REPORTING TIPS

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Richard Marks:
Excerpted from The Videogame Style Guide and Reference Manual www.gamestyleguide.com
by David Thomas, Kyle Orland and Scott Steinberg

The style of game reviews ultimately depends on the editorial direction and philos-
ophy of the publication running them. There are, however, some general guidelines
to keep in mind when crafting game evaluations.

Avoid first- and second-person references in your reviews. Keep your writing
squarely focused on the subject matter. Remove yourself and the reader from the
review.

     Example: The boomerang is used to defeat the boss found in the third dungeon.
     Wrong: I defeated the boss in the third dungeon with the boomerang.
     Wrong: You defeat the boss in the third dungeon by using the boomerang.
    
Remember that each player's experience with a game is unique. Avoid generalizing
about experiences or features that might be unique only to your playthrough. For
instance, avoid using the phrase "hours of gameplay" to describe the longevity of a
game, since different players will spend different amounts of time with the title.

Craft the review to the audience. Avoid use of jargon like "boss" or "1-up" if the
readers might not have a deep familiarity with gaming.

Use specifics as often as possible. Avoid abstractions. The more specific details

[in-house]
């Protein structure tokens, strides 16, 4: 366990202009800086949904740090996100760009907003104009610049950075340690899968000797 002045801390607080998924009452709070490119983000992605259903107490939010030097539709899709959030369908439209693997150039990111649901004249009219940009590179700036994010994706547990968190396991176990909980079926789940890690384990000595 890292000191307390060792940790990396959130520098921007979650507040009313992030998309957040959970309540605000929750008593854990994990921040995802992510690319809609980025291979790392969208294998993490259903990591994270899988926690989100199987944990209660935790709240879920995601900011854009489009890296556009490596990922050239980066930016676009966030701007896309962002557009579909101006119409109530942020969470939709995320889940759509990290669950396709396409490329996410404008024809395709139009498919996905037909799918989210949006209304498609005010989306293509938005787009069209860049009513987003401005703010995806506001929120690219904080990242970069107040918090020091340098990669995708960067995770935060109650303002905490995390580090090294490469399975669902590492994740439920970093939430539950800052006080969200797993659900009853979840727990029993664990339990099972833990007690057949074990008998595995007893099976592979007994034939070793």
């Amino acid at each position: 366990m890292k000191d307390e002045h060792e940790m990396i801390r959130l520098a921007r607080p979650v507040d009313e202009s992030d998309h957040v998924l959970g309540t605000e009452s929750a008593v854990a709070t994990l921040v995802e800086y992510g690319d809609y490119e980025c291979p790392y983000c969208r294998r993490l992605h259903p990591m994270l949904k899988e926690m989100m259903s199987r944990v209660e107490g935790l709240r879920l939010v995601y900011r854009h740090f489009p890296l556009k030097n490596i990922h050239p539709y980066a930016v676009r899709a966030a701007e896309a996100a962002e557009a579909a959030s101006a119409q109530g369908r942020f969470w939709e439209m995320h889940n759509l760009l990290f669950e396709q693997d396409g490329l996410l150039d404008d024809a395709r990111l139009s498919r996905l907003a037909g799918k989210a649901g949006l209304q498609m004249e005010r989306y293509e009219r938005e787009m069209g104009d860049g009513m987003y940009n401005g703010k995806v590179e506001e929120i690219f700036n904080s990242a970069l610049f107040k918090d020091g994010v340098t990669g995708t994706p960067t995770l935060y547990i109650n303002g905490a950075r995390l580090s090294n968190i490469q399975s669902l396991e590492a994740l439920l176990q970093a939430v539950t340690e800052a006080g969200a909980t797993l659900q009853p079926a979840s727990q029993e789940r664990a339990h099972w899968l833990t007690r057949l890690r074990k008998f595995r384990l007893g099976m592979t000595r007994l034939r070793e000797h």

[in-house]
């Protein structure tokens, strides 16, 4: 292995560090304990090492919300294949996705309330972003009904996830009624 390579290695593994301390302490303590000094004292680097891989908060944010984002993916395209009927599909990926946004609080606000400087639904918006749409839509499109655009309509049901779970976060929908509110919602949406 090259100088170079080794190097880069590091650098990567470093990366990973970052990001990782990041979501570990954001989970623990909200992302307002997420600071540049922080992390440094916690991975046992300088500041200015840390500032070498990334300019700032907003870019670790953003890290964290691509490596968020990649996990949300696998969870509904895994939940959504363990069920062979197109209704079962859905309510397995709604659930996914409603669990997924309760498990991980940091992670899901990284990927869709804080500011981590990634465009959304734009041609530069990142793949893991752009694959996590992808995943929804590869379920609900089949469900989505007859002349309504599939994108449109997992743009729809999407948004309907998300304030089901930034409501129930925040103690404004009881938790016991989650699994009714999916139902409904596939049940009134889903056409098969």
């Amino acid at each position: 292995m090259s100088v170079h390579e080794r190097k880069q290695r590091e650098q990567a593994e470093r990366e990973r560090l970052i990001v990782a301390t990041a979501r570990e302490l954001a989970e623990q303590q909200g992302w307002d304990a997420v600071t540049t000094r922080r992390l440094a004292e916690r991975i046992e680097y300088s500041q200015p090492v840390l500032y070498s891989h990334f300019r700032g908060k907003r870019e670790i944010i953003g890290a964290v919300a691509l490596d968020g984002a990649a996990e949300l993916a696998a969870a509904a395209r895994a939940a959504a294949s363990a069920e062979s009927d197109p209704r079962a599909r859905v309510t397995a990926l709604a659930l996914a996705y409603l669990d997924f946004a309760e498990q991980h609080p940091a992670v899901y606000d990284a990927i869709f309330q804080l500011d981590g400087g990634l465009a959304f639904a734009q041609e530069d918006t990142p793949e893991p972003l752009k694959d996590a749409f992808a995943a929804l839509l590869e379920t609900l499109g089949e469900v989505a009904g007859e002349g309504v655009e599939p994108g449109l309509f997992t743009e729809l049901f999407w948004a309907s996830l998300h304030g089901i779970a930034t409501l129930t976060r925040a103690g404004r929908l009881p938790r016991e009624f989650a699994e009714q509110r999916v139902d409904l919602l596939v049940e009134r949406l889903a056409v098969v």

included, the more likely you will engage a reader with your writing.

    Example: The lock-on targeting feature allows players to spend less time
    aiming and more time trying to figure out how to defeat the enemy troops.
    Wrong: The game's targeting system is well-designed and fun to use.
   
Ask yourself: How did the game make you feel while playing it? Frustrated?
Angry? Powerful? Overwhelmed? Useless? Make those feelings come through for
the reader.

Avoid cleverness and word games. Get to the heart of the matter. Be quick about it.

Keep your reviews concise. Time spent reading about videogames is time that your
reader could be spending playing videogames!

The easiest games to write about are the ones that are very good or very bad. The
hardest games to write about are the mediocre and/or nondescript games.

Unless specified by your assigning editor or formal publication policy, don't sepa-
rate your review into distinct sections. (Paragraph one covers graphics, paragraph
two deals with gameplay, etc.) Instead, weave all these elements into a single, com-
pelling critical narrative.

When editorial policy calls for giving a game a review score, be fair. Not every
game produced is an A, and most probably are not even a B. In a world where C is
average, dole out the praise sparingly. Puffing up the score for an average game is
not fair to the game or the reader.

Be bold. Be brave. Say something interesting. Ask yourself: What makes your
review stand out from the hundreds of other reviews being written at this very
moment?

WhoNeedszzz:
Very helpful. Writing game reviews is much like writing literature.  :P

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